Talk To The Animals

3 minutes

(male narrator) This is Griffin, an African grey parrot.

(female) What matter? Wood. Good parrot.

(narrator) When Griffin talks, does he mimic sounds or consciously make words? What matter is this? Wool. Good birdie.

(narrator) Comparative psychologist Irene Pepperberg believes African greys like Griffin know what they're talking about. They understand things like colors, shapes, number concepts, and concepts of bigger, smaller, same, and different. Things we never felt an animal could do, these birds are showing it's possible. What color figure? Good boy.

(narrator) With support from the National Science Foundation, Pepperberg studies the cognitive and communicative abilities in African greys. You like your yellow corn.

(narrator) She says the birds have social skills of a two-year-old and the intelligence of a five-year-old. What matter? Paper. Good birdie.

(narrator) Talking with birds means simplifying language down to motherese. Instead of asking what something's made of, she'll ask... What matter? What matter? Cork. Good parrot.

(narrator) Pepperberg studies Griffin's ability to identify partially obscured shapes. In the wild, we expect birds to have that ability, because seeing part of a predator, you want to respond like it's an entire predator. What shape? What shape rose? That's right. How many corners? How many corners rose? How many? Four. Good birdie.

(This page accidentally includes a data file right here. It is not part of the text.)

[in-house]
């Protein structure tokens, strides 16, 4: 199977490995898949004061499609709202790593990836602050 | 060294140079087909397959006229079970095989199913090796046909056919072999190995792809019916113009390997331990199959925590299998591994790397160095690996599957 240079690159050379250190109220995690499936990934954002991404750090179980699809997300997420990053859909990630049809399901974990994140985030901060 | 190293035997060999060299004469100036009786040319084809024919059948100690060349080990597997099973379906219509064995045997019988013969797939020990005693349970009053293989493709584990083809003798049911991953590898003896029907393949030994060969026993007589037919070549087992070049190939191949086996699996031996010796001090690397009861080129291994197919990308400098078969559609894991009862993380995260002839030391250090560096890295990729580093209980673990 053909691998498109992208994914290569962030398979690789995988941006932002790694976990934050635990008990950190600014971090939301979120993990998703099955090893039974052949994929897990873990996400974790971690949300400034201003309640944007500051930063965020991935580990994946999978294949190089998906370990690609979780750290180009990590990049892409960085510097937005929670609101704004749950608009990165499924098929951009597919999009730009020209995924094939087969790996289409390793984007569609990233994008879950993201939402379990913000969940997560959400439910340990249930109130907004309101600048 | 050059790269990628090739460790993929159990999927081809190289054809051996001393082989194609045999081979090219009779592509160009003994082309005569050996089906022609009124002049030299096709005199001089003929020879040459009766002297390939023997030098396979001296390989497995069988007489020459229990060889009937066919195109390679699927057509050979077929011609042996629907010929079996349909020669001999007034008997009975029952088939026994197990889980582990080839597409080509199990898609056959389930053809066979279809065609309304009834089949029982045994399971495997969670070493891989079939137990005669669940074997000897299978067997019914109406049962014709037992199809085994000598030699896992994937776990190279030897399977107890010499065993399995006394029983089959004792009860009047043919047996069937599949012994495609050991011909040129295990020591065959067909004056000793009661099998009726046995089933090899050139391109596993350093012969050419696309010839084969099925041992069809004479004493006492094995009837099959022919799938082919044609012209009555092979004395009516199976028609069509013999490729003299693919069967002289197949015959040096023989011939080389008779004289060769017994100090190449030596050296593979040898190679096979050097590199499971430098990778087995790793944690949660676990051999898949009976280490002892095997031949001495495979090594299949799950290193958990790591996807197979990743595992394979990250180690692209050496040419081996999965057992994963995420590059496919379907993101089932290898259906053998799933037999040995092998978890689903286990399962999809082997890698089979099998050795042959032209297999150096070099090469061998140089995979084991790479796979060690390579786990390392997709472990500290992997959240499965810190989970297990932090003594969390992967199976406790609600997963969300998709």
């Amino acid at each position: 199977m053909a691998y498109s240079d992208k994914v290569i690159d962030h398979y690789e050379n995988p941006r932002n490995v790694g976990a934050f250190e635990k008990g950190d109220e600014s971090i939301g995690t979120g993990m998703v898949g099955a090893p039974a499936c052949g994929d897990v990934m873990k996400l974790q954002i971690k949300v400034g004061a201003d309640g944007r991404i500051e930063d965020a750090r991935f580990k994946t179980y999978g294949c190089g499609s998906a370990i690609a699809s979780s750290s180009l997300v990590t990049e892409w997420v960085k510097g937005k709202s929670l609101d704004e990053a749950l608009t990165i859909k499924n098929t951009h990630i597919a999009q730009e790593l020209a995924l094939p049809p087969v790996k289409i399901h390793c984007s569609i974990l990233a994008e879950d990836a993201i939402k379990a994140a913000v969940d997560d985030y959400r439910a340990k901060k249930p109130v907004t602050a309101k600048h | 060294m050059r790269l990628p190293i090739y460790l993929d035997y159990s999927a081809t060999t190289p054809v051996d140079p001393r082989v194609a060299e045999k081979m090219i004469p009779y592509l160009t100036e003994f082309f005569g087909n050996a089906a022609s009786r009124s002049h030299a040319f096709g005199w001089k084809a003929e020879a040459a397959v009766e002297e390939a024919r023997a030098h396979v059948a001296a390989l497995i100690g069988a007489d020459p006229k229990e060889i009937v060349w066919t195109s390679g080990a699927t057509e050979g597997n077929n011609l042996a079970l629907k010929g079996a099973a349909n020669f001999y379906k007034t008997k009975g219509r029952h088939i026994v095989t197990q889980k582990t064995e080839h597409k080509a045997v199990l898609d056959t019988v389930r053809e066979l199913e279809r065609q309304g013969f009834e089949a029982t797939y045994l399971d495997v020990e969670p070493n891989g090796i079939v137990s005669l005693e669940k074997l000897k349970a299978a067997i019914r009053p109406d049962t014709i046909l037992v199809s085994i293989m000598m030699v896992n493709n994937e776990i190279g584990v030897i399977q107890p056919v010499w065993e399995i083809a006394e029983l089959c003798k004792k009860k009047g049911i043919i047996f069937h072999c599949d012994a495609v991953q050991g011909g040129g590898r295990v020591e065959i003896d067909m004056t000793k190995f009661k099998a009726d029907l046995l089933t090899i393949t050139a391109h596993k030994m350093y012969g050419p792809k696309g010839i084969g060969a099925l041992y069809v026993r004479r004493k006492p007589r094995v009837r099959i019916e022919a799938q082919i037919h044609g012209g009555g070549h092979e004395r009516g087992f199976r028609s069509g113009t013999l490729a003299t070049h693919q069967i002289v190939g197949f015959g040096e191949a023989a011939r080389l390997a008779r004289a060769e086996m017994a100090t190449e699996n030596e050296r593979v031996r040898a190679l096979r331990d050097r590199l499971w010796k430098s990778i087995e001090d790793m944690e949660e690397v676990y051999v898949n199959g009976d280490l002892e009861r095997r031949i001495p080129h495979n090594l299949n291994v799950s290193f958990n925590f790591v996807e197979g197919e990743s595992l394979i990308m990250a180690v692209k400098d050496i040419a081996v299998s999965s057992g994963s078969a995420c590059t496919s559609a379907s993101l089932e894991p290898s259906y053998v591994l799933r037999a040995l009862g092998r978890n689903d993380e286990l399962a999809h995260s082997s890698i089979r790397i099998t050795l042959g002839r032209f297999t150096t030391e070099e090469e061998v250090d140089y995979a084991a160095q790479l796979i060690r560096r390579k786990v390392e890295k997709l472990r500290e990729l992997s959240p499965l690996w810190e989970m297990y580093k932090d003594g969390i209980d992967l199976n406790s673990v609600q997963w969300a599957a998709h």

(narrator) When testing, she's cautious, making she doesn't send subtle cues to the bird. We have controlled for that so many times. We have different people training versus people testing. What color is smaller? Orange is right. Good boy.

(narrator) Pepperberg says her work talking with birds has benefits for humans.

(Pepperberg) We've used these techniques with autistic children to help learn speech, learn communication skills. And they do learn. What shape?

(narrator) In this lab, the term "birdbrain" won't ruffle anyone's feathers. For Science Nation, I'm Miles O'Brien.


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Most pet owners talk to their animals at one time or another, and some do every day. But, how much do pets actually understand? Is their perception anything like our own? These are the questions that fascinate Irene Pepperberg and she’s looking for answers from the animals themselves, specifically – African Grey Parrots. The Harvard psychology professor is a bit like the character Dr. Doolittle because she’s been talking to parrots for decades. With help from the National Science Foundation, she’s researching how much the birds understand about shapes, numbers, and colors. Her next phase of research involves how the parrots detect optical illusions, and whether they perceive them the way humans do. Her research will also reveal more about how a bird’s vision works.

Media Details

Runtime: 3 minutes

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